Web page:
Local Name/English Name: Flowering Period: Status: Part Used: Habit/Habitat:
Medicinal Uses: Collection:
Drek, Bakayan, Dhek/Common bead tree
A common tree, found as cultivated as well as wild plant in moist ravines in waste places and near houses.
Pakistan: Found as a favorite garden and roadside tree in all four provinces. World: Found as a wild plant in Himalaya, as a cultivated plant in Iran, India, China, Burma, and Turkey.
A medium-sized tree up to 10 m tall. Stem erect, branched, and woody, with dark gray bark. Leaves compound, 7-10 leaflets, green, toothed, opposite, short, and petiole. Flowers violet, small, numerous in clusters. Fruit globose, yellow, and single-seeded (Fig. 3.57).
60-70 g of fresh leaves and 250 g of dried fruit are collected by men 20-40 years old. Leaves are collected in spring (March-May) and fruit is collected in summer (June-September). Fruit is also stored in cloth for further use.
Family Name: Meliaceae
Recipes: (a) 30 g of fresh leaves is boiled daily for 7-8 days in 3 cups (750 mL) of water for 15-20 min. When 1 cup (250 mL) of water is left, it is strained with a cloth or filtration pot. This decoction is given to patients suffering from eye diseases (eyesore) and malarial fever. For children, 1 tsp (5 mL) of decoction (at one time) is mixed in 1 cup of water, 5-6 g of salt is also added, and then the mixture is given to the patient 2-3 times per day for 6-7 days. For adults, 2-3 tsp (15-20 mL) of decoction (at one time) is mixed in 1 cup (250 mL) of water, 8-10 g of salt is also added, and the mixture is given 2-3 times per day for 8-10 days. (b) 75 g of dry fruit of Melia azadarach, 125 g dry fruit of Phyllanthus emblica (Amla), and 125 g of Terminalea chebula (Harir) are ground together for 10-15 min. Then 25-30 tablets (each 5-6 g) are made from this powder and stored in a plastic or glass bottle for further use. These tablets are given to patients suffering from piles, and to purify the blood. For children, not used. For adults, one tablet (5 g) is given twice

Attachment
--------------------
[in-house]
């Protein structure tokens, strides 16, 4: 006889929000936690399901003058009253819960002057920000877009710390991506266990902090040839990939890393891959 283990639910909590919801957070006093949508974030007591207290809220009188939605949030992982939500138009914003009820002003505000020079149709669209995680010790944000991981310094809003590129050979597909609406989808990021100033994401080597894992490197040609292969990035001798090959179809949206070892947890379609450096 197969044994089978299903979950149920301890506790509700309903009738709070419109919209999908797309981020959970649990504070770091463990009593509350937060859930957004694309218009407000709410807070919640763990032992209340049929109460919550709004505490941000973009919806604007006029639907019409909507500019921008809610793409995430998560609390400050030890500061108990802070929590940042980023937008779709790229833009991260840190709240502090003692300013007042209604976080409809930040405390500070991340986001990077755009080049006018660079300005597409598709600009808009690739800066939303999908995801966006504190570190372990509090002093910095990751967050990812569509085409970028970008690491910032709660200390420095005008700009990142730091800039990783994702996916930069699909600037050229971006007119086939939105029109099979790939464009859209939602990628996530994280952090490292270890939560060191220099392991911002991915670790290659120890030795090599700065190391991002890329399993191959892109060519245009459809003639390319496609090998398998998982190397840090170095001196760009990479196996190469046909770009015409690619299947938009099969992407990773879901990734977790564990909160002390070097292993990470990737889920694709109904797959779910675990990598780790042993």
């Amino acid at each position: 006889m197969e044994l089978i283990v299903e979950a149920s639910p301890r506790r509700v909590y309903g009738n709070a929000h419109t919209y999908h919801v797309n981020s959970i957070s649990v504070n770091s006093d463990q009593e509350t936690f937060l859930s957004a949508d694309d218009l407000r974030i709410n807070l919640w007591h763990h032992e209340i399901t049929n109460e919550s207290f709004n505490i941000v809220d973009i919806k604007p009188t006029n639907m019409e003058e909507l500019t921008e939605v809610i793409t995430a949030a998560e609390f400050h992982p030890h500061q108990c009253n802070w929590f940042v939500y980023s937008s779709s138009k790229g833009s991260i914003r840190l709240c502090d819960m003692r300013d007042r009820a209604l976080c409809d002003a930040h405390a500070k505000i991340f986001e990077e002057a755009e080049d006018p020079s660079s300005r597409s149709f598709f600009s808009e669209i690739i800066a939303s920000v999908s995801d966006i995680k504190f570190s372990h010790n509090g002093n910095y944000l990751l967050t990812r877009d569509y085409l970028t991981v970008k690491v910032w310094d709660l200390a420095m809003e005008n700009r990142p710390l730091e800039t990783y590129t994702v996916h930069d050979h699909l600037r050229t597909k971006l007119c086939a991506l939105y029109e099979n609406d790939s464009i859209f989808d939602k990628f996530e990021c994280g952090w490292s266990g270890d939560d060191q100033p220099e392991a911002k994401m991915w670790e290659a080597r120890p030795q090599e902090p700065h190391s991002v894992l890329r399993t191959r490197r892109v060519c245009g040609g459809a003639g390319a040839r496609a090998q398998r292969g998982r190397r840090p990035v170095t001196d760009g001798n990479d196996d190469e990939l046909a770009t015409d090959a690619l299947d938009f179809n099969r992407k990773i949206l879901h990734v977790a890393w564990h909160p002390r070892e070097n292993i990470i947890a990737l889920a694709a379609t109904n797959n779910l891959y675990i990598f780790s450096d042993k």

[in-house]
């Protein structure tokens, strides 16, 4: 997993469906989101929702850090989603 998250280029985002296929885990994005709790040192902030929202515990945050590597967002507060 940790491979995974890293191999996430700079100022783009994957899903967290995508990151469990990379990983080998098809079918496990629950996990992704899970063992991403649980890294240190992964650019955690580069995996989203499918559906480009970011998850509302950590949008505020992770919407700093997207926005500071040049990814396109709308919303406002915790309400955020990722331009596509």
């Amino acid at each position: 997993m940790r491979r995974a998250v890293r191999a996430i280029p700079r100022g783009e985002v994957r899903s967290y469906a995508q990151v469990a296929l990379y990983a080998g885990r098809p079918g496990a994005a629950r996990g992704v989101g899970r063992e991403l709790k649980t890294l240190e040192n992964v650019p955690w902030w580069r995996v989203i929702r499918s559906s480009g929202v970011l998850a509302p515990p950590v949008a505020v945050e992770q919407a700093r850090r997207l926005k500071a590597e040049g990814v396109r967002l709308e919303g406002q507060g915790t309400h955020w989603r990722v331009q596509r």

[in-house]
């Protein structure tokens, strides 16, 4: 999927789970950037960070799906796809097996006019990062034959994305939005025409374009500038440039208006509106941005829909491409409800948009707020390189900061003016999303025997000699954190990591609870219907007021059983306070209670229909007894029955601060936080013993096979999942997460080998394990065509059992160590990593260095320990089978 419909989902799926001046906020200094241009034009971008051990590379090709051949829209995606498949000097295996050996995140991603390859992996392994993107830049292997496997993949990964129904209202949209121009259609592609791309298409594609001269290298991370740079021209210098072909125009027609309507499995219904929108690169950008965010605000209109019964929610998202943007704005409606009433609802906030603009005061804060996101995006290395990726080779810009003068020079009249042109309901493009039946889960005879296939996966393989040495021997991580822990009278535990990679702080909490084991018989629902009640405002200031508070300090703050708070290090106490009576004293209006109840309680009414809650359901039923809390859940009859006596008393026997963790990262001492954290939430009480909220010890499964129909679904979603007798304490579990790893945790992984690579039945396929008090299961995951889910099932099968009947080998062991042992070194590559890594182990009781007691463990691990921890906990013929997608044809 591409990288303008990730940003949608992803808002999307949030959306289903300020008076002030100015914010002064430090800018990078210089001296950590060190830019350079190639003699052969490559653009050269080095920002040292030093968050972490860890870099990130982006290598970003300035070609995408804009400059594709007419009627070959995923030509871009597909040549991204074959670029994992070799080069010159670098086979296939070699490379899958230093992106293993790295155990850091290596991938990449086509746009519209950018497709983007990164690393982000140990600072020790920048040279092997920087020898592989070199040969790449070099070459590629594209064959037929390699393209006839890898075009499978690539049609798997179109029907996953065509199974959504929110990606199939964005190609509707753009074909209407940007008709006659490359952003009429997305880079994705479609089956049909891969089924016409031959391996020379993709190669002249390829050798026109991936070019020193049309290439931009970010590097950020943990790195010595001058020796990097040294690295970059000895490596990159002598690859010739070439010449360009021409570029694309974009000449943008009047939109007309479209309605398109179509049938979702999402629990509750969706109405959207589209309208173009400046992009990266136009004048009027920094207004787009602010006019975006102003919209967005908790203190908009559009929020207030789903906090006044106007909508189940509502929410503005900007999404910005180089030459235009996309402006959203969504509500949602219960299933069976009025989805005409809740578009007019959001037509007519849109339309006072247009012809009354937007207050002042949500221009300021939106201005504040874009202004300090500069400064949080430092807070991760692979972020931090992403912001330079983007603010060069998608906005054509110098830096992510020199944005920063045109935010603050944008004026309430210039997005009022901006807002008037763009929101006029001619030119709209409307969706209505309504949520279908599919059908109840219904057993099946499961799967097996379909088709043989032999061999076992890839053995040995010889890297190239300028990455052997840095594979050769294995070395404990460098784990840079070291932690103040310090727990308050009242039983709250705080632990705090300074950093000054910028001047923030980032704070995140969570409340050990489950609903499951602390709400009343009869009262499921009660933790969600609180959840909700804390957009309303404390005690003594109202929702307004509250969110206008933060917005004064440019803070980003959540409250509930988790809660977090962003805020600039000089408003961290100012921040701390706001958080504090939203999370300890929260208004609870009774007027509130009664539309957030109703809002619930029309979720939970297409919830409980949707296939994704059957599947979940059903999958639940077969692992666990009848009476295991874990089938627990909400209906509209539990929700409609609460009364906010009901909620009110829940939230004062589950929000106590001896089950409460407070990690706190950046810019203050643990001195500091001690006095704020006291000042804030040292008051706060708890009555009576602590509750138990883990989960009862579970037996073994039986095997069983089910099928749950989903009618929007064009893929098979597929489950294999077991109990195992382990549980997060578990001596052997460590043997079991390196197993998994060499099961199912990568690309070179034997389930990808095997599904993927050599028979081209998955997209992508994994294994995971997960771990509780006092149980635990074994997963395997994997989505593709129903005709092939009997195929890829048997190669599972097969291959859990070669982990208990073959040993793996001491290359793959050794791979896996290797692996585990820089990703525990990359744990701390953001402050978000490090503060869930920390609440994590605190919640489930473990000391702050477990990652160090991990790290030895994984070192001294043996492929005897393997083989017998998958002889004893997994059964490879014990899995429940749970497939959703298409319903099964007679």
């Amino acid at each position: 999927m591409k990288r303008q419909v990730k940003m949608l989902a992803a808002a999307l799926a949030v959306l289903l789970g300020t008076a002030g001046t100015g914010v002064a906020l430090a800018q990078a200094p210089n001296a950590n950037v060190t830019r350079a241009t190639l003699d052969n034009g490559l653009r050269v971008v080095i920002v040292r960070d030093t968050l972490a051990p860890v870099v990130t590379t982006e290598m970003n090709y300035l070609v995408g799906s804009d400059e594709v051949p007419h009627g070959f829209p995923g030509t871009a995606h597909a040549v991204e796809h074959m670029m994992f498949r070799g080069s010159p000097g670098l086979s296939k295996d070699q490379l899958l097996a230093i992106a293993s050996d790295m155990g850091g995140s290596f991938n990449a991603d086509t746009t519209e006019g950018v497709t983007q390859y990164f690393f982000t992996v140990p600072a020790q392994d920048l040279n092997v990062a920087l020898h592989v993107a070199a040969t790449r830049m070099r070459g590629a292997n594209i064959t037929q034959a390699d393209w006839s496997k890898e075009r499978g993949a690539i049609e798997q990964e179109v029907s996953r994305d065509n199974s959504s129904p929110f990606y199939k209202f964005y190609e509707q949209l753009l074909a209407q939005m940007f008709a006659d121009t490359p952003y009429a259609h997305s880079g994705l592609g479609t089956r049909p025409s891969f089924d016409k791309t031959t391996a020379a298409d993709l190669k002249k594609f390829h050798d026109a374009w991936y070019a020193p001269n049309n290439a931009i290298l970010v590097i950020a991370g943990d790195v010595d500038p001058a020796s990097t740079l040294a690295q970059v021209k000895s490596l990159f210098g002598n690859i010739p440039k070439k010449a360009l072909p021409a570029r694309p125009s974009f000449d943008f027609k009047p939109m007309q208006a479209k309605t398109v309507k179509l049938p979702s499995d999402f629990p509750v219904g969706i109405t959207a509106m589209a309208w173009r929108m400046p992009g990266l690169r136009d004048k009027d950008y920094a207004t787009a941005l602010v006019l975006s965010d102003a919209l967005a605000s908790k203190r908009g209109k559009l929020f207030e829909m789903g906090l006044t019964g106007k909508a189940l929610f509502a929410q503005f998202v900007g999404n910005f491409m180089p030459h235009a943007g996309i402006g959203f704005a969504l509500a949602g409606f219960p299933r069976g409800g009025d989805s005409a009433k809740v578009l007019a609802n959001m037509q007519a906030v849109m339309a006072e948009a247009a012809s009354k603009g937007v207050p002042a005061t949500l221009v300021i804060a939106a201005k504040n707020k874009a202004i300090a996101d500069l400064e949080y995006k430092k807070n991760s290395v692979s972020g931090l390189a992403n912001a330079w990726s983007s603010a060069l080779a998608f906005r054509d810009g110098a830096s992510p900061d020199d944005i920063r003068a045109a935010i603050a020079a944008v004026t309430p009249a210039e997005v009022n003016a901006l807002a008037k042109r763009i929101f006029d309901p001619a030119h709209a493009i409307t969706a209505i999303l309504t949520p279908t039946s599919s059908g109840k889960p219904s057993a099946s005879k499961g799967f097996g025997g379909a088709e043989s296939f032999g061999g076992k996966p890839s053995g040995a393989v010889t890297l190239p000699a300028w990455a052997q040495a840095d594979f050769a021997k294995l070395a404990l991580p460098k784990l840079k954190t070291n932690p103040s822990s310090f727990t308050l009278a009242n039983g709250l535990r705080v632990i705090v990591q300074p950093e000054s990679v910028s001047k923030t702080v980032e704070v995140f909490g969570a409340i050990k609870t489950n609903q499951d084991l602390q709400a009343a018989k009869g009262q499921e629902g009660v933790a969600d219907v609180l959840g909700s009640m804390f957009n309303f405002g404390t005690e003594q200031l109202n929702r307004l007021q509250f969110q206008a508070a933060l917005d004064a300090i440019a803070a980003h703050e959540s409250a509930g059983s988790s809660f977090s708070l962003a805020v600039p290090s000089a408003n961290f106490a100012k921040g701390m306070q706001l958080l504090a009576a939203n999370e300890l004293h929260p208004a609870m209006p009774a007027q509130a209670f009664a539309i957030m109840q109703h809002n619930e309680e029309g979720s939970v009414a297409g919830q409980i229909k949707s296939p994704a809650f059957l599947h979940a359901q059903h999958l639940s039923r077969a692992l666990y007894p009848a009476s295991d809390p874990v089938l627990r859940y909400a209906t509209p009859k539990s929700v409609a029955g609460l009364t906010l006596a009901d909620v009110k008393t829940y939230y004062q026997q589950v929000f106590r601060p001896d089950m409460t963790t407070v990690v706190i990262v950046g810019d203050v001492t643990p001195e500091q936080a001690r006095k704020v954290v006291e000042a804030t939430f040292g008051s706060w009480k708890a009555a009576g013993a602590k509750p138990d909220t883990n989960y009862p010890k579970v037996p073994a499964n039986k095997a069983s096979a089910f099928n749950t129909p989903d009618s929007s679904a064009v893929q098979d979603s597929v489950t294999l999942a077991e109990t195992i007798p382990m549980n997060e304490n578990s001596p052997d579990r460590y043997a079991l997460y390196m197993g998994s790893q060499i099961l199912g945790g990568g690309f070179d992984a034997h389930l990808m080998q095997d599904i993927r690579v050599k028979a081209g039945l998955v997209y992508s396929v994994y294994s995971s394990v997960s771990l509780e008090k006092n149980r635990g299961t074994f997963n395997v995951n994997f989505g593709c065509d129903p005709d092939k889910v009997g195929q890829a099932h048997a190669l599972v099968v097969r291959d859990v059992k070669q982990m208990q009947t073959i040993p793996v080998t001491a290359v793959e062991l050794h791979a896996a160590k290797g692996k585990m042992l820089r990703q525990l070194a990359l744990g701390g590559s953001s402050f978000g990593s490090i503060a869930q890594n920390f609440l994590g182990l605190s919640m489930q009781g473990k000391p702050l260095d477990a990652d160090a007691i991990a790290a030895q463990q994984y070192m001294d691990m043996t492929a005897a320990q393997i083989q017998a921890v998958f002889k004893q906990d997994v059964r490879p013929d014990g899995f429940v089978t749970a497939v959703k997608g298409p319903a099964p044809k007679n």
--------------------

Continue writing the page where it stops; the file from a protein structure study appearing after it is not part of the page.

_daily (morning-evening) for 10-15 days._
Family Name: Meliaceae
(c) 50 g of fresh leaves is ground daily for 5-6 min. This paste (malum) is used for headaches and body swelling due to injury. Ten to 15 g of the paste (at one time) is applied on the infected area 2-3 times per day for 4-5 days.
(d) 70-80 g each of fresh leaves, twigs, and fruit is ground daily for 8-10 min. This drug is given to cattle suffering from gas trouble and indigestion. A dose of 125 g of drug is given twice daily (morning-evening) for 2-3 days.
Diseases Cured: Malarial fever, piles, eye ache, headache, swelling, and wounds; to purify blood; and gas trouble and indigestion in cattle.
Ethnobotanical Uses: Fresh leaves are used as fodder for cattle, goats, and sheep. Wood is used to make agricultural implements, tool handles, thatching, and light furniture, and as timber and fuelwood.
Phytochemicals: Bakayanin, margosine, alkaloid (azedarin), resin, tannin, meliotannic acid, and benzoic acid ,
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